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New Uses for Old Ski Equipment

PHOTO: This is what skis, snowboards, helmets and ski boots look like after going through a six-step grinding process to recycle them. Courtesy of SIA Snow Sports Recycling Program.
PHOTO: This is what skis, snowboards, helmets and ski boots look like after going through a six-step grinding process to recycle them. Courtesy of SIA Snow Sports Recycling Program.
January 28, 2013

PARK CITY, Utah - Skis and snowboards, ski boots and helmets can only be traded at ski swaps for so long before they're worn out and no longer safe to use. The ski industry is working on new lives for old gear, starting in Utah and Colorado.

The Snow Sports Recycling Program is collecting outdated equipment by the ton and sending some of it to Washington State University (WSU) for testing recycling options. The old equipment is being ground up and pressed into panels, like particleboard.

Professor Karl Englund of WSU's Composite Engineering Center, says ski gear is made to be tough, so it has been quite a challenge.

"Different types of polymers in there all have different attributes, different processing requirements, and a lot of 'em don't blend together very well. Thus, it becomes more of an economic hurdle to get these things into a usable material again."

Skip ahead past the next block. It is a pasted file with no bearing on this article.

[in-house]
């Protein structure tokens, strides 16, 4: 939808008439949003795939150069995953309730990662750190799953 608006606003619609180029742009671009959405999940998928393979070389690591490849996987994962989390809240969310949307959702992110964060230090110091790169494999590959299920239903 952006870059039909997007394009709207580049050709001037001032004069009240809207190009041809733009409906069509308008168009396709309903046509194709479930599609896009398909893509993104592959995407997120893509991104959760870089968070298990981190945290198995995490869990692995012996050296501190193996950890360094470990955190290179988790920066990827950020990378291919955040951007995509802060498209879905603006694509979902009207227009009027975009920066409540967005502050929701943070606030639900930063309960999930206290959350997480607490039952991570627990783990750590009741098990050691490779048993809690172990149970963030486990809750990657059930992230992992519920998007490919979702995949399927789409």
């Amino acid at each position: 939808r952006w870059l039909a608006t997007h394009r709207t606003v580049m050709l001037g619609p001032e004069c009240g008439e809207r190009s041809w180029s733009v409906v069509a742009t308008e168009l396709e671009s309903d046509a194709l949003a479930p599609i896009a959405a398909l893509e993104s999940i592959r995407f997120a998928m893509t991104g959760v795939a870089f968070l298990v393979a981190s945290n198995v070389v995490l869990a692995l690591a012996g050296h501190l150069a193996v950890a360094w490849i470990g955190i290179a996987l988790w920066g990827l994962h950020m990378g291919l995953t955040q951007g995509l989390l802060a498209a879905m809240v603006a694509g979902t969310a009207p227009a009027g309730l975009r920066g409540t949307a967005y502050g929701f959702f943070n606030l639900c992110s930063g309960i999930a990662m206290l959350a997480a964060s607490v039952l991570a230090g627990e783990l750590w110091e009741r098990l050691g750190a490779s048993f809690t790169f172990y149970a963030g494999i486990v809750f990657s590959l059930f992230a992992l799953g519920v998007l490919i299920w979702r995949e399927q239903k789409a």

Other recycling possibilities are making flooring or blocks for landscaping, or incorporating the material into cultured rock. Englund says they can most definitely make products out of the deconstructed ski gear. The question is, can it be done profitably in the long term?

Greg Schneider, who heads the recycling program for SnowSports Industries America (SIA), says they want to get more retailers on board and expand the program into other states. Stores have to work out the logistics for stockpiling the old gear. And skiers have to realize that although it is sturdy, even the best equipment does not last forever, he says.

"We're encouraging people to clean out your garages, clean out your attics and bring this equipment in - to find a home, let's say, for these old skis that nobody's using anymore," Schneider explains. "And then, it also gives them the opportunity to try the new equipment, the new technologies that are out there."

Making other items from ski equipment is only a temporary solution, Schneider adds. The industry wants to create a sustainable design model that would allow the materials in an old snowboard or pair of ski boots to someday be re-purposed as new ski gear, he says.

More information about the program and a list of places that accept used gear for recycling are online at www.snowsrp.org.

Chris Thomas, Public News Service - UT